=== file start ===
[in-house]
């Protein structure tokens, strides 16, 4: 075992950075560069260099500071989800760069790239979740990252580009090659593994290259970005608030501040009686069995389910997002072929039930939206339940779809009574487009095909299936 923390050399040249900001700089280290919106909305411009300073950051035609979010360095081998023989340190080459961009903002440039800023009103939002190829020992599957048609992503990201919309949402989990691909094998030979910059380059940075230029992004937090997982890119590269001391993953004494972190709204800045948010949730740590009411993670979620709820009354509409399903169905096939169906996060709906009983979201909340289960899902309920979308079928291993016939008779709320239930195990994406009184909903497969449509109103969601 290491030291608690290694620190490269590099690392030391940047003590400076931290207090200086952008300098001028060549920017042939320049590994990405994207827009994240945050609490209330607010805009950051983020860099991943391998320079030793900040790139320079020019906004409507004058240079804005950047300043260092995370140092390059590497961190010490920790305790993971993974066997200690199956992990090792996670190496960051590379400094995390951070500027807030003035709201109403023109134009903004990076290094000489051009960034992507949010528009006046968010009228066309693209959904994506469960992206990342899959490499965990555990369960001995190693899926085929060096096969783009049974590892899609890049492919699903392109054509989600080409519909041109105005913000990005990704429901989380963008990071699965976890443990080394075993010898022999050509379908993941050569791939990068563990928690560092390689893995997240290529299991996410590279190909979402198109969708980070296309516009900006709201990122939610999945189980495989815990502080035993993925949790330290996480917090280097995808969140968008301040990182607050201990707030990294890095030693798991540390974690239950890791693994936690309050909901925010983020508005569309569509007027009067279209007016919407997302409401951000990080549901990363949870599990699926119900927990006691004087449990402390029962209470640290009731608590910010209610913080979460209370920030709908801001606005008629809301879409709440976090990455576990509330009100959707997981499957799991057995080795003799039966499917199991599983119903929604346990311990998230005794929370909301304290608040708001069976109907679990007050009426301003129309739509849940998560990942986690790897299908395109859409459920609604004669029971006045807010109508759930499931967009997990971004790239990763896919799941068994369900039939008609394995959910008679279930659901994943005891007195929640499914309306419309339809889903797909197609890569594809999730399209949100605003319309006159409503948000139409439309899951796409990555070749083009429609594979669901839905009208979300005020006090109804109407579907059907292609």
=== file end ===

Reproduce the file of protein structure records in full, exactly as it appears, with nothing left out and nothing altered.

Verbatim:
[in-house]
């Protein structure tokens, strides 16, 4: 075992950075560069260099500071989800760069790239979740990252580009090659593994290259970005608030501040009686069995389910997002072929039930939206339940779809009574487009095909299936 923390050399040249900001700089280290919106909305411009300073950051035609979010360095081998023989340190080459961009903002440039800023009103939002190829020992599957048609992503990201919309949402989990691909094998030979910059380059940075230029992004937090997982890119590269001391993953004494972190709204800045948010949730740590009411993670979620709820009354509409399903169905096939169906996060709906009983979201909340289960899902309920979308079928291993016939008779709320239930195990994406009184909903497969449509109103969601 290491030291608690290694620190490269590099690392030391940047003590400076931290207090200086952008300098001028060549920017042939320049590994990405994207827009994240945050609490209330607010805009950051983020860099991943391998320079030793900040790139320079020019906004409507004058240079804005950047300043260092995370140092390059590497961190010490920790305790993971993974066997200690199956992990090792996670190496960051590379400094995390951070500027807030003035709201109403023109134009903004990076290094000489051009960034992507949010528009006046968010009228066309693209959904994506469960992206990342899959490499965990555990369960001995190693899926085929060096096969783009049974590892899609890049492919699903392109054509989600080409519909041109105005913000990005990704429901989380963008990071699965976890443990080394075993010898022999050509379908993941050569791939990068563990928690560092390689893995997240290529299991996410590279190909979402198109969708980070296309516009900006709201990122939610999945189980495989815990502080035993993925949790330290996480917090280097995808969140968008301040990182607050201990707030990294890095030693798991540390974690239950890791693994936690309050909901925010983020508005569309569509007027009067279209007016919407997302409401951000990080549901990363949870599990699926119900927990006691004087449990402390029962209470640290009731608590910010209610913080979460209370920030709908801001606005008629809301879409709440976090990455576990509330009100959707997981499957799991057995080795003799039966499917199991599983119903929604346990311990998230005794929370909301304290608040708001069976109907679990007050009426301003129309739509849940998560990942986690790897299908395109859409459920609604004669029971006045807010109508759930499931967009997990971004790239990763896919799941068994369900039939008609394995959910008679279930659901994943005891007195929640499914309306419309339809889903797909197609890569594809999730399209949100605003319309006159409503948000139409439309899951796409990555070749083009429609594979669901839905009208979300005020006090109804109407579907059907292609």